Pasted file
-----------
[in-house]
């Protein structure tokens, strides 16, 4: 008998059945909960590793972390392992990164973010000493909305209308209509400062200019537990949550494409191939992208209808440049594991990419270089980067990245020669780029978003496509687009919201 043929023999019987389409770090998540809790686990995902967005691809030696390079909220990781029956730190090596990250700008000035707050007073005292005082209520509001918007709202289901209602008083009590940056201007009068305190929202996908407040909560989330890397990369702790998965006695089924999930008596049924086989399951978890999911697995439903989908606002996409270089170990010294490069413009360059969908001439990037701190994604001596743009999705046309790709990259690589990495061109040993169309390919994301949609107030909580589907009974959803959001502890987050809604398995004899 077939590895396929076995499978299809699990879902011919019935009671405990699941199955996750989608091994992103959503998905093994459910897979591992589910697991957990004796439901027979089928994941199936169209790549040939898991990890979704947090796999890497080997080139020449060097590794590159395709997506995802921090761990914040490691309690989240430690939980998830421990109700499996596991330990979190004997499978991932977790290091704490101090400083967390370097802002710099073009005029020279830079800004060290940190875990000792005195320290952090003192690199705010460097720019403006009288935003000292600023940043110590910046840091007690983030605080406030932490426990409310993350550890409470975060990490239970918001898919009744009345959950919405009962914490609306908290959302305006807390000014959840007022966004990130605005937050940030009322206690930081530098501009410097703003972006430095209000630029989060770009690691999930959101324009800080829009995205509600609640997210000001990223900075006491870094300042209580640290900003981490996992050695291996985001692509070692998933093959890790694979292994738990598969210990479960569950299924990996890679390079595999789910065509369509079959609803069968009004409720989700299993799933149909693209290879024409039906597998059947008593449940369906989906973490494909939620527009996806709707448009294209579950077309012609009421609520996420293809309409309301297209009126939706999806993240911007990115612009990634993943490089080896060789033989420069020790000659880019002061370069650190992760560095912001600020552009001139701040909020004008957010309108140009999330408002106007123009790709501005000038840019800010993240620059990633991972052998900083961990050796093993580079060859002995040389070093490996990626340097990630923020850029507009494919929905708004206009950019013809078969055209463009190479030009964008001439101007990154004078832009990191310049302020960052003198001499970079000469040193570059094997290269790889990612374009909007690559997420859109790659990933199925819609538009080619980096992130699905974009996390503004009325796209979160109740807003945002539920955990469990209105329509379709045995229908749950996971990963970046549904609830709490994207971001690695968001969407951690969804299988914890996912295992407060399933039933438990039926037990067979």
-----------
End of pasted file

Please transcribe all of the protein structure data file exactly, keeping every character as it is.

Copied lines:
[in-house]
């Protein structure tokens, strides 16, 4: 008998059945909960590793972390392992990164973010000493909305209308209509400062200019537990949550494409191939992208209808440049594991990419270089980067990245020669780029978003496509687009919201 043929023999019987389409770090998540809790686990995902967005691809030696390079909220990781029956730190090596990250700008000035707050007073005292005082209520509001918007709202289901209602008083009590940056201007009068305190929202996908407040909560989330890397990369702790998965006695089924999930008596049924086989399951978890999911697995439903989908606002996409270089170990010294490069413009360059969908001439990037701190994604001596743009999705046309790709990259690589990495061109040993169309390919994301949609107030909580589907009974959803959001502890987050809604398995004899 077939590895396929076995499978299809699990879902011919019935009671405990699941199955996750989608091994992103959503998905093994459910897979591992589910697991957990004796439901027979089928994941199936169209790549040939898991990890979704947090796999890497080997080139020449060097590794590159395709997506995802921090761990914040490691309690989240430690939980998830421990109700499996596991330990979190004997499978991932977790290091704490101090400083967390370097802002710099073009005029020279830079800004060290940190875990000792005195320290952090003192690199705010460097720019403006009288935003000292600023940043110590910046840091007690983030605080406030932490426990409310993350550890409470975060990490239970918001898919009744009345959950919405009962914490609306908290959302305006807390000014959840007022966004990130605005937050940030009322206690930081530098501009410097703003972006430095209000630029989060770009690691999930959101324009800080829009995205509600609640997210000001990223900075006491870094300042209580640290900003981490996992050695291996985001692509070692998933093959890790694979292994738990598969210990479960569950299924990996890679390079595999789910065509369509079959609803069968009004409720989700299993799933149909693209290879024409039906597998059947008593449940369906989906973490494909939620527009996806709707448009294209579950077309012609009421609520996420293809309409309301297209009126939706999806993240911007990115612009990634993943490089080896060789033989420069020790000659880019002061370069650190992760560095912001600020552009001139701040909020004008957010309108140009999330408002106007123009790709501005000038840019800010993240620059990633991972052998900083961990050796093993580079060859002995040389070093490996990626340097990630923020850029507009494919929905708004206009950019013809078969055209463009190479030009964008001439101007990154004078832009990191310049302020960052003198001499970079000469040193570059094997290269790889990612374009909007690559997420859109790659990933199925819609538009080619980096992130699905974009996390503004009325796209979160109740807003945002539920955990469990209105329509379709045995229908749950996971990963970046549904609830709490994207971001690695968001969407951690969804299988914890996912295992407060399933039933438990039926037990067979």